We are now used to seeing a solar power installation taking place at homes and businesses in our neighbourhoods. Many people believe that solar power is a new technology, but it’s been around for more than 150 years. The technology is now maturing; solar panels are far more efficient, inverters are smaller, and batteries can store more power. So, we thought we would take a little time to show how much things have changed over the years.
Going way back into the mists of time, the Roman empire used the power of the sun to heat up their bathhouses with mirrors. However, to see the first real solar devices fitted to homes, you would need to visit London in the 1800s when the first solar water heater was installed on a house. Then in 1839, Alexandre Edmond Becquerel made a breakthrough, he found that certain materials could create electricity when exposed to light.
Some years later William Grylls Adams created the first photovoltaic power source using selenium to generate electricity from a light source. This primitive solar cell has an efficiency of 1-2% and most of the absorbed energy dissipated as heat. The proof of concept had been shown, but it would take many years before there were sufficient breakthroughs in efficiency to make the solar power practicable.
The earliest versions of the modern solar panel Mandurah residents see today was first invented in 1954. For the first time, silicon was used to create a more stable power source that could achieve 4% efficiency. The first commercially available solar power cell went on sale in 1955, and it boasted 2% efficiency, and it cost $25. Each power cell could only produce a tiny number of milliwatts, and the price was $1,785 per watt! Of course, this was a tough sell, and this was more of a curiosity for people that had a lot of money to spare. By the 60s the technology had advanced rapidly, and an efficiency of 14% had been achieved by Hoffman Electronics.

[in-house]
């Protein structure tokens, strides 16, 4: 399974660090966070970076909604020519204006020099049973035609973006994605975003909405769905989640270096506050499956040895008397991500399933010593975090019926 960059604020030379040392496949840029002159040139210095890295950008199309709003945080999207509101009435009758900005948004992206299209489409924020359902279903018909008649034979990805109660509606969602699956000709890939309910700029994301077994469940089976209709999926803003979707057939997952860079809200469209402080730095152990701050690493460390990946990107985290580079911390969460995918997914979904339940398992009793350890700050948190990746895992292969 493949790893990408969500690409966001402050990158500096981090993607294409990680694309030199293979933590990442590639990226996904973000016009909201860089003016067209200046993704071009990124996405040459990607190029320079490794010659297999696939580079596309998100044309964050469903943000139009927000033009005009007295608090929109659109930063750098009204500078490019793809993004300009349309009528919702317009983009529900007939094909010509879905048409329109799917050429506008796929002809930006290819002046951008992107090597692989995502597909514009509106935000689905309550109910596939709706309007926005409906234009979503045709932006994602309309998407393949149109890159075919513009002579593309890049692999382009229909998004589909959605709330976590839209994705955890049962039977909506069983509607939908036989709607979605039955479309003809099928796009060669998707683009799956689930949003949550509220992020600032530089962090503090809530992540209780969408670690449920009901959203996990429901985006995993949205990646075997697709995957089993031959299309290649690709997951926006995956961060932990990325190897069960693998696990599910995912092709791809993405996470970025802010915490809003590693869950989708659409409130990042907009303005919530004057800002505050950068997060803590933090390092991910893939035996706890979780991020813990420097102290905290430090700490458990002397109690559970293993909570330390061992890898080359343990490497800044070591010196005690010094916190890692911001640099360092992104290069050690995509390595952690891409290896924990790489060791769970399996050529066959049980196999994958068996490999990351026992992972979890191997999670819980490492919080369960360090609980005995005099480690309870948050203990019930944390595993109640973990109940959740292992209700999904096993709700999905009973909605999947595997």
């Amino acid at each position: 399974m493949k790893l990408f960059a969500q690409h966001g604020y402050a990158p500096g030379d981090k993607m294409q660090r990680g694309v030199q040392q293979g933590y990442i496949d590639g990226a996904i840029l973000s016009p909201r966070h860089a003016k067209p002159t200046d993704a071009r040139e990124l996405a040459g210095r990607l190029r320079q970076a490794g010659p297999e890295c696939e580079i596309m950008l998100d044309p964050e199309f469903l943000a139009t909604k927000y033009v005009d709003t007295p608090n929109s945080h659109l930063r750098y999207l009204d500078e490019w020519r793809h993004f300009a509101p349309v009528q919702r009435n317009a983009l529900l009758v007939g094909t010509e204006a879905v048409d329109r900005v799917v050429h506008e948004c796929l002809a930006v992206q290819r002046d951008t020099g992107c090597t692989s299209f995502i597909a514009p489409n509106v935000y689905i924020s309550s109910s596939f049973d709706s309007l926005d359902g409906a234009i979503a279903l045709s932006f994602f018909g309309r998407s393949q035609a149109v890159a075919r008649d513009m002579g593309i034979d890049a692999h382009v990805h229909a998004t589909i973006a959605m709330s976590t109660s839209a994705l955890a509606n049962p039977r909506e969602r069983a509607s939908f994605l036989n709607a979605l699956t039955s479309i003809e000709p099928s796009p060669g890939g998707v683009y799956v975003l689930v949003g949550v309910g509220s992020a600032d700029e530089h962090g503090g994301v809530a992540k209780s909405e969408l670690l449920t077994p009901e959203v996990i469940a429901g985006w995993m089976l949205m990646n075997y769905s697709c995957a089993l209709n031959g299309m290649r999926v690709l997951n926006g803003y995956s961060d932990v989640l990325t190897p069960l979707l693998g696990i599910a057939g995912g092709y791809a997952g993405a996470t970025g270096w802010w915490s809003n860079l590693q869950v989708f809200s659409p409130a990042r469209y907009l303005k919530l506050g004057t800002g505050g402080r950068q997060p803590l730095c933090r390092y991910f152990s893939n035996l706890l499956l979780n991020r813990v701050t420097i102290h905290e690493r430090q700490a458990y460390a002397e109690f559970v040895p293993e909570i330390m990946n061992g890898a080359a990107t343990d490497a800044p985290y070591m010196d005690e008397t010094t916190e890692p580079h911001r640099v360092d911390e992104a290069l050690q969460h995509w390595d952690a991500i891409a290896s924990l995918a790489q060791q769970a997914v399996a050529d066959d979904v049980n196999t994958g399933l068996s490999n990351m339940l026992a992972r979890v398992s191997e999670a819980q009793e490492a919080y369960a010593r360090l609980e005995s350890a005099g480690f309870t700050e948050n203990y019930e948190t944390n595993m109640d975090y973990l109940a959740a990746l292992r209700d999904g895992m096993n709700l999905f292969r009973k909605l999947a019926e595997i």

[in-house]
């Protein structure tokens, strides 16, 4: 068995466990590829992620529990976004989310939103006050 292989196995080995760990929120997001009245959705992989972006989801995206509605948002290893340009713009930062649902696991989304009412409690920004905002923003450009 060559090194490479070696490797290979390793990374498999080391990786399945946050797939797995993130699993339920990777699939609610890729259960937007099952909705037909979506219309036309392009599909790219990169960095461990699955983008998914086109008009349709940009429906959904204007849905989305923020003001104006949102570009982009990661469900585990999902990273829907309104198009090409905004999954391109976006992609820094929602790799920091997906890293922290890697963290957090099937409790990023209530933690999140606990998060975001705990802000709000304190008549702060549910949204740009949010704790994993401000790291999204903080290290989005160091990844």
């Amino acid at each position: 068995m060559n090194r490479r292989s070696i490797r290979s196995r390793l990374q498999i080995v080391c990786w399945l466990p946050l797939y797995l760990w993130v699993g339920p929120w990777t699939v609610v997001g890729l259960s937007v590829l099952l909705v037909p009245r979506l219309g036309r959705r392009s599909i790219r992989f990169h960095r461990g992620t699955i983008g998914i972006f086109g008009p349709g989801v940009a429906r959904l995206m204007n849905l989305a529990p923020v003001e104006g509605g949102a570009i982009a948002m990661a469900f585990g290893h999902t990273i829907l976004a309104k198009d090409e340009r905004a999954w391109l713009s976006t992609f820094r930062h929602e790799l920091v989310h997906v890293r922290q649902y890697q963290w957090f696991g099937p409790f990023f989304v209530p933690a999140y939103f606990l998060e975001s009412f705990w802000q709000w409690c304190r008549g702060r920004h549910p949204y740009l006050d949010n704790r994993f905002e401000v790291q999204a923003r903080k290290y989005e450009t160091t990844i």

The oil crisis and the environmentalist movement created a great deal of interest in funding and research for solar power. A regulatory framework was established for solar interconnections, and this helped to create a solar industry. Eventually, these regulations coalesced into the incentives and tax breaks that we see in solar power projects today.
This is the period when solar technology finally became efficient enough to be a viable option for home use. At the beginning of the 90s, an efficiency of 30% had been achieved with a cell that was intended for space. The domestic solar panel continued to be developed, and approximately 1,000 Mw of solar infrastructure was in place by the end of 1999. In 2000, the first modern inverter came on the market to convert DC to AC, and this opened the doors for mass residential solar power. Only two years later solar panels were on sale in DIY stores all over the world.
If you’re thinking about installing solar panels in Mandurah, get in touch with iBreeze for a no obligation quotation today.
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